As I Read My Essays
Although hip-hop heads undoubtedly were disappointed when Deltron 3030, the collective responsible for the year's most innovative album, chose to fill Run-DMC's slot at a gig in Los Angeles instead of making its scheduled stops November 14 at Recycled Sounds and The Granada, fans at these venues got to witness the freestyling skills of a local group that had, for the most part, confined its flows to the house-party circuit. The Essays, which fits eight MCs and a DJ, Ranmecca, under its umbrella, represented Kansas City to the fullest as impressed onlookers from coastal crews Ugly Duckling and People Under the Stairs took note.
At Recycled Sounds, three representatives from The Essays worked the mic -- Clever Reverend, who hails from Florida, Amen, a one-time Los Angeles resident, and Vertigo, a KC native. After showcasing tunes from their first EP, Idiom, these lyricists solicited the audience for subject matter, then wove the results (human beings, aliens, respect for women) into impromptu rhymes.
When constructing their lyrics in a more conventional manner, members of The Essays tend to focus on "personal revolution," Amen says. "That's the first step. Inner revolution can be as political as a direct assault at the heads of money."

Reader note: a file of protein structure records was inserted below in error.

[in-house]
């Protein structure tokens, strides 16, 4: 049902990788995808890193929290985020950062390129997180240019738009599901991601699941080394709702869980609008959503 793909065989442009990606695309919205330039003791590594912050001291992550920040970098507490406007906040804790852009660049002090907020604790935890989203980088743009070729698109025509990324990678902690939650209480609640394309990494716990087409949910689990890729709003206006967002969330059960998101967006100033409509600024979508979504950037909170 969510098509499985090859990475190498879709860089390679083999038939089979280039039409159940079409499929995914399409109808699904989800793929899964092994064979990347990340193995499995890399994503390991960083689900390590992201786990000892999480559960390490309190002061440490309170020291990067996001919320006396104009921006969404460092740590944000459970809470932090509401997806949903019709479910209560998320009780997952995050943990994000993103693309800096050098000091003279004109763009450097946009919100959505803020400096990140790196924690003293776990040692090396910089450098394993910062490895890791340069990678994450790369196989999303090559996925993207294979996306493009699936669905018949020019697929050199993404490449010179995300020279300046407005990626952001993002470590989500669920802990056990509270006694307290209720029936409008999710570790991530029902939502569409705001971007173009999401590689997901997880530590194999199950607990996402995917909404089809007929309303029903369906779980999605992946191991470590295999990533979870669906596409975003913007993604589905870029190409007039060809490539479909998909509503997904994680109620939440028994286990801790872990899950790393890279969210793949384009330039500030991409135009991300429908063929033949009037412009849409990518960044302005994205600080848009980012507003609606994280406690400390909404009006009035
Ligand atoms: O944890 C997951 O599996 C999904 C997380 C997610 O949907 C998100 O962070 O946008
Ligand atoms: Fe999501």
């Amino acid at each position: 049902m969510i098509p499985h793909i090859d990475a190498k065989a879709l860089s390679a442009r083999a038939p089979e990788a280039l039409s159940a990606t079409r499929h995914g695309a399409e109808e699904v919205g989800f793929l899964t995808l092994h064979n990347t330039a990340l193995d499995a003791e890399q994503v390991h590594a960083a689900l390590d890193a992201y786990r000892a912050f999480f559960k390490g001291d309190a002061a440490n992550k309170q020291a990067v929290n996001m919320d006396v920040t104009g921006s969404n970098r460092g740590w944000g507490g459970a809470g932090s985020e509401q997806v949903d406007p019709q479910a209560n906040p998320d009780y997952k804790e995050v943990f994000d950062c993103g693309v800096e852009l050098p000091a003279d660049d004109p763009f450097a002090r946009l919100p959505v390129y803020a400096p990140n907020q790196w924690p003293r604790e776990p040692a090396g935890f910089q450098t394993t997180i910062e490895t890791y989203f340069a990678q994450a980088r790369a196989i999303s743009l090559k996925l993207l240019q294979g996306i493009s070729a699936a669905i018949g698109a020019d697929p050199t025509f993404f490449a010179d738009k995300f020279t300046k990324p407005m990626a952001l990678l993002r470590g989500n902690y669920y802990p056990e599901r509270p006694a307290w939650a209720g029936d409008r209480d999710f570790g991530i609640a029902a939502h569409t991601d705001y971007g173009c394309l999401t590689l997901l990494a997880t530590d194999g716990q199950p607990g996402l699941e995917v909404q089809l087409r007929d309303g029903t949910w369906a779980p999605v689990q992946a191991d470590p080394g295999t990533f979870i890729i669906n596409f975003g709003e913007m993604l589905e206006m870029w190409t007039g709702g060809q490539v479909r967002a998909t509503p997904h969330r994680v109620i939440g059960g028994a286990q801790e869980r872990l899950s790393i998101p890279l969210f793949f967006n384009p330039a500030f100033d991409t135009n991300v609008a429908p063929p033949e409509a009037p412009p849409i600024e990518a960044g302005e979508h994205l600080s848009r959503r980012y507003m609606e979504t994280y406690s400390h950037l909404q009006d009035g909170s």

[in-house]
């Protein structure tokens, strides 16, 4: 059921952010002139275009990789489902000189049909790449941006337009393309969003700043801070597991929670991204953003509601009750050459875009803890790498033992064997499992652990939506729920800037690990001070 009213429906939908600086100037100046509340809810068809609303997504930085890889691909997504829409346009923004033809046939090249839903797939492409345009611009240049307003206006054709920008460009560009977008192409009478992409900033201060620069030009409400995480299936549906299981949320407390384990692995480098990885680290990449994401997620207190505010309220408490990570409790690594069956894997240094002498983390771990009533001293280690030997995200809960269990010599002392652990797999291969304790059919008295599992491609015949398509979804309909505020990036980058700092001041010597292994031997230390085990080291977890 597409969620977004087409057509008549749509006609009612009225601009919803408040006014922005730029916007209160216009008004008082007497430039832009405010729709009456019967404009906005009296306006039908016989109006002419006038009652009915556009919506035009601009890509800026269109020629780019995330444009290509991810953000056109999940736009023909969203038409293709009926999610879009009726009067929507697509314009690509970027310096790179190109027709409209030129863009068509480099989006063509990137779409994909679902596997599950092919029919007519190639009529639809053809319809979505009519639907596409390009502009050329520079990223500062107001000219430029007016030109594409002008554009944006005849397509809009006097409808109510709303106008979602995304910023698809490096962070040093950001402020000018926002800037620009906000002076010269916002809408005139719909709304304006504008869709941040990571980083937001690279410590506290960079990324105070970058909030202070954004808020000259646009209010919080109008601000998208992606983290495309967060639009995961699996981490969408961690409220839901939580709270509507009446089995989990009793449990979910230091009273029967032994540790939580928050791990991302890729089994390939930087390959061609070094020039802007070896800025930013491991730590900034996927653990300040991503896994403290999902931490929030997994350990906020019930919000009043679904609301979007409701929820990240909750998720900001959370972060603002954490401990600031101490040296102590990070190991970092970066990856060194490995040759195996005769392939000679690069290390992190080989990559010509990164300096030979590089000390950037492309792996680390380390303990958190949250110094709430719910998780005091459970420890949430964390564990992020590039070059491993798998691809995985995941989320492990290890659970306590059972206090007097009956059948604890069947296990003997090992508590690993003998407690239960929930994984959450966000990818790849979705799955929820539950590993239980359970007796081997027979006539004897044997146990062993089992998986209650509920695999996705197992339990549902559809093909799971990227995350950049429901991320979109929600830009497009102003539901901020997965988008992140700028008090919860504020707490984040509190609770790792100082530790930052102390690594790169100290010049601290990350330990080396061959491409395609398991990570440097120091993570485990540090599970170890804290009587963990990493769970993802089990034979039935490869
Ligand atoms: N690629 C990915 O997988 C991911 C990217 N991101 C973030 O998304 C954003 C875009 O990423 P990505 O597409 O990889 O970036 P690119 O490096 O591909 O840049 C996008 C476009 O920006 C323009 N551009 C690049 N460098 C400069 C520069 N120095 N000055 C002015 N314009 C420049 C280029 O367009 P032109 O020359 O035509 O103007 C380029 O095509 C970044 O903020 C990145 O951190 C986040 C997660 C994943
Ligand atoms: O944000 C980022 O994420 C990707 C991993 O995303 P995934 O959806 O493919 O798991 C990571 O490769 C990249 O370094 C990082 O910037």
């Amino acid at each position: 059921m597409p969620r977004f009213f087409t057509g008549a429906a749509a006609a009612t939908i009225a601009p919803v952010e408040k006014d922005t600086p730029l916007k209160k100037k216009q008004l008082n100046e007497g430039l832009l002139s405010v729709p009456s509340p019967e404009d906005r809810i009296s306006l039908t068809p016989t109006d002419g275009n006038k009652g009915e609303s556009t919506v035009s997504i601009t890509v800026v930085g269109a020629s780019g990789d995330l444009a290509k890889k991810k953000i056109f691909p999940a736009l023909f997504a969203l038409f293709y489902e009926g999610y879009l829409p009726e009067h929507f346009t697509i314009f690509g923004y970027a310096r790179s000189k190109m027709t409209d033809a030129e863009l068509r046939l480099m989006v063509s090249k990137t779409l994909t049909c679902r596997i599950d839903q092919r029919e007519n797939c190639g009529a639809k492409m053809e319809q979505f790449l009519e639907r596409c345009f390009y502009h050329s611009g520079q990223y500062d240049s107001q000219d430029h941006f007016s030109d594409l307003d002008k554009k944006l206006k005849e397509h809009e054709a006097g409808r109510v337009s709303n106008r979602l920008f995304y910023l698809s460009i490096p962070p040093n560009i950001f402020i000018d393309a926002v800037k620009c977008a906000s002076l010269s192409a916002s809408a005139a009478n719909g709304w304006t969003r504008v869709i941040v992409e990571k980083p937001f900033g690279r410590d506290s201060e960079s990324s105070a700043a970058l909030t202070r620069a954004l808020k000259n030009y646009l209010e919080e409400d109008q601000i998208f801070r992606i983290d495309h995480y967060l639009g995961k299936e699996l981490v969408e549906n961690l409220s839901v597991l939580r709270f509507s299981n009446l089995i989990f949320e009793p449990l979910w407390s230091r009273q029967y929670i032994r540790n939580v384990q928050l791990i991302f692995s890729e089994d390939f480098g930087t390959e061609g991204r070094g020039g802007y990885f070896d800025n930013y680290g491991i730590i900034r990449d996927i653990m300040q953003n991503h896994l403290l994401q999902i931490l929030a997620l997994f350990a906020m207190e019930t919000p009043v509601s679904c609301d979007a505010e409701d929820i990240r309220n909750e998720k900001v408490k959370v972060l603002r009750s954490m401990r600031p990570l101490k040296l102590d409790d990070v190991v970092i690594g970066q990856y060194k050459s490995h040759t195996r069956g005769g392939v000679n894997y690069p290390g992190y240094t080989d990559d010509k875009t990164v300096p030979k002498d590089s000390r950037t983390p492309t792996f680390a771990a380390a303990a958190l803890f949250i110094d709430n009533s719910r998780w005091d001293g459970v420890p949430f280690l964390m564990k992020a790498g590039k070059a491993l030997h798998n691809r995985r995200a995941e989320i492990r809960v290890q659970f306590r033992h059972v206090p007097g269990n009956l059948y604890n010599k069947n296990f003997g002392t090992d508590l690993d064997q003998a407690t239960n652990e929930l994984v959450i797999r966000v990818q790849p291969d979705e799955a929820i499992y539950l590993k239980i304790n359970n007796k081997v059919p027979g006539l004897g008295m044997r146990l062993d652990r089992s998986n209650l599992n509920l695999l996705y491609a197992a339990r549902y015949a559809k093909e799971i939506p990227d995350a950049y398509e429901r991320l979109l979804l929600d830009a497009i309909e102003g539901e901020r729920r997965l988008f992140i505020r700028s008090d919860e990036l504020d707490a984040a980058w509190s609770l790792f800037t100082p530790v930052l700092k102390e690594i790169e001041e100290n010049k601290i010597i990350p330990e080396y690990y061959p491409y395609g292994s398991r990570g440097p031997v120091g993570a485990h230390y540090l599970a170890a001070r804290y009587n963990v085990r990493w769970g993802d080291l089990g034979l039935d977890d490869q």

Musically, the group mixes implied acknowledgment of hip-hop pioneers with a forward-thinking approach and modern beats. "We try to keep it as underground and authentic as possible," Amen explains. "At the same time, we want to keep it innovative, because a lot of these underground groups are just doing the same old, old-school shit. We're trying to break new ground while maintaining our ties to the past and remembering our history."
The Essays are scheduled to drop their full-length debut in January 2001. In the meantime, fans of underground hip-hop can catch a showcase of up-and-coming local performers, including Approach, Mac Lethal, Hip-Hop Addicts, Co-Op, and Sincere, at The Bottleneck on Friday, November 24 in Lawrence.
It's easy to take excellent reference material for granted, but real people toiled to produce dictionaries and the yellow pages, and devoted supporters of local music work to maintain the extensive band directory, up-to-date calendar, and always-entertaining message board at The Zone (www.thezone.org) as well as to plan the organization's free-to-college-students Monday night showcases at the Grand Emporium. Monday, November 27, provides a prime opportunity for area musicians and fans to thank these behind-the-scenes scenesters by attending a Zone benefit concert.
"We appreciate the outlet for local music and know that (they) do it for free, and that every bit counts," says Brannock Device guitarist Jeremy Schutte. Joining that jam-punk trio on the bill are The Capsules, which features Shallow's songwriting nucleus, Jason and Julie Shields; recently revived angular-guitar-pop purveyors Q; and New York-based singer/songwriter Paxton.